The Common Core is an outdated political marker at this point but it is still part of the government-schools-have-failed-so-we-need-school-choice debate so it is worth reviewing a sample of the strong support the State Board of Education has heard for the standards in recent months. Here’s a November 8th oped about that from Bill Duncan in the Concord Monitor:
The New Hampshire State Board of Education, with seven members appointed by the governor, has always been important work, hearing appeals from local boards, writing the rules to implement statutes, establishing academic standards. But since Gov. Chris Sununu’s election, the state board has become a central forum for the debate about New Hampshire public schools.
The standards debate, for instance, has been long settled in New Hampshire classrooms. In earnest day-to-day use by our teachers, the new standards have worn well, garnering broad support among educators, parents and school leaders.
But as Commissioner Frank Edelblut said when proposing his plan to revise the English and math standards at a recent state board meeting, “Elections have consequences.” So this spring and summer, the board became a forum for testimony that was essentially a report back from our classrooms and dining room tables on how the standards have been working.
Commissioner Edelblut led off in June asking, “Is Common Core getting the job done?” Reading quotes from the web and citing high community college remediation rates, his answer was, “No.”
Mary Wilke of Concord responded by email, saying: “The standards require that high school juniors and seniors ‘examine and convey complex ideas, concepts, and information clearly and accurately through the effective selection, organization and analysis of content.’ It seems safe to say . . . that a high school graduate with full mastery of (these) skills would not need remedial courses at college and would not be seen by an employer as deficient in writing. If a student is unprepared for college/business writing, it’s not because the standards are inadequate, but because for some reason s/he has not achieved them.”
The commissioner went on to make the points frequently heard over the years, that the standards are too complex and not developmentally appropriate, but in response educators and the public engage the debate more than ever before.
NEA N.H. President Megan Tuttle told the board: “The standards themselves provide wide flexibility for varying approaches to curriculum, lesson plans and styles of classroom instruction. Our teachers feel empowered to make changes that might be a better fit with the students in their classrooms. New Hampshire’s ELA and math standards have stood the test of time in our classrooms.
Assistant Superintendent Todd Allen said, “Five years ago we had 27 kids in 8th grade taking Algebra. Today we have 111 kids successfully taking Algebra.”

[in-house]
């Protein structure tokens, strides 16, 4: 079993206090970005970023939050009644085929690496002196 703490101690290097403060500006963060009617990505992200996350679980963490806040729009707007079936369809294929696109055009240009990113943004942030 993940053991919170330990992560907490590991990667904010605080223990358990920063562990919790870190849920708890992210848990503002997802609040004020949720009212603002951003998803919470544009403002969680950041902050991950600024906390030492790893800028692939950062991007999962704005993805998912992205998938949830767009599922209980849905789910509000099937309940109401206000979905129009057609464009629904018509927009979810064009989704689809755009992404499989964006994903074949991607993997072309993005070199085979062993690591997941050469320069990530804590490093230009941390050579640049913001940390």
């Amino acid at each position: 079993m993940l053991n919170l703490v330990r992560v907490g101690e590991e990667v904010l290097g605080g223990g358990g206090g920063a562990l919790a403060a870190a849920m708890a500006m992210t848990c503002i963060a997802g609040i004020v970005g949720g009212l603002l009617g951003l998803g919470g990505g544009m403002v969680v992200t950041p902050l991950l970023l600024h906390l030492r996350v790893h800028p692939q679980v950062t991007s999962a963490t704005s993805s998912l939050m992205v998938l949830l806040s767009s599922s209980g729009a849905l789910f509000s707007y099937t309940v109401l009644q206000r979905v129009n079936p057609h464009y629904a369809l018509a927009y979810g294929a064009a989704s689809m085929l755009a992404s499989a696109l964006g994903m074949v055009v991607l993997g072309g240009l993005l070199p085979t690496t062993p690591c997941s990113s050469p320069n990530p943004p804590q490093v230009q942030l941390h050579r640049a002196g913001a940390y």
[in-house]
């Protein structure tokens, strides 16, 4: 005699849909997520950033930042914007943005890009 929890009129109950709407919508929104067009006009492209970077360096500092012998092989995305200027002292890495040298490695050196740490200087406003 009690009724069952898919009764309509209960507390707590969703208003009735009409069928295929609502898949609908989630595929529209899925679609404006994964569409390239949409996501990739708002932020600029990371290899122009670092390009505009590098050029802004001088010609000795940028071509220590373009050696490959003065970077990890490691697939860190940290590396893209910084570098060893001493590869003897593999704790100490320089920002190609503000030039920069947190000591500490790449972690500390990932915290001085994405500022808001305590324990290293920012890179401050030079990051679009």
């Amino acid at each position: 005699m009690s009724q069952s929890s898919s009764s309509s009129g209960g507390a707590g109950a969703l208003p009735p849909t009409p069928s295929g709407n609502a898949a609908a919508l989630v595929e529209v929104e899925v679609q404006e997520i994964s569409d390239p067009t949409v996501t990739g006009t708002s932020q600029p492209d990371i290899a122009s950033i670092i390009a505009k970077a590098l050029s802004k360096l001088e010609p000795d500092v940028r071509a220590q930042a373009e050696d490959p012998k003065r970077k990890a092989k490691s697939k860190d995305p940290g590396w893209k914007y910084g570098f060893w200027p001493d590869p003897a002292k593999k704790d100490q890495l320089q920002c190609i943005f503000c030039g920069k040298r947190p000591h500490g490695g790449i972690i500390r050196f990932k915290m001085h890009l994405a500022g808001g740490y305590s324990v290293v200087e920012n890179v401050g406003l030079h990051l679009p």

Stephen McDonough, mathematics teacher and math department chair at Laconia High School, added, “Our SAT scores went up by 20 points last year.”
Merrimack School District Assistant Superintendent Mark McLaughlin told the board, “The Merrimack School District firmly believes that the Common Core State Standards have tremendous value and have been the chief cause of our teachers and our students collective growth.”
Esther Asbell, assistant superintendent at SAU 16 (Exeter), testified, “Any revisions to these N.H. College and Career Standards would invalidate all of the work our teachers have completed over the past five years.”
Hampton Superintendent Kathleen Murphy wrote the board to say: “The math debate . . . has been settled. The teachers recognize that memorization as a sole reliance to learn math does not net the deep understanding students need when they are challenged by higher level mathematics.”
Brittany Pye, Grantham parent and school board member, wrote: “The teachers and administrators at our school do an incredible job balancing the standards and expectations of the state with the real life needs of our students. They take on this work in their own time . . . because they are on the ground every day with these students and they know what works, what doesn’t work, and what will yield the best results.”
And there was strong institutional support. N.H. PTA Executive Director Brenda Willis wrote, “New Hampshire PTA and its 10,000 members urges you to stay the course and keep the English language arts and math . . . standards in place for our students.”
UNH President Mark W. Huddleston wrote the board that “given the current efficacy of the existing standards . . . we do not see a pedagogical justification for (revising the standards) at this time, and warn that creating new standards could have a quite damaging effect on the reform initiatives currently underway.”
Graphicast owner Val Zanchuk told the board on behalf of the Business and Industry Association, “The existing math and language arts standards are sufficiently rigorous and when mastered, will prepare students for college and career success.”
After hearing this kind of testimony from almost 100 people, the state board voted not to undertake a formal standards review that could lead to changes. But the state board (agendas and minutes can be found at education.nh.gov) will continue to be an important forum for New Hampshire’s education policy debates.
(Bill Duncan of New Castle is a member of the New Hampshire Board of Education.)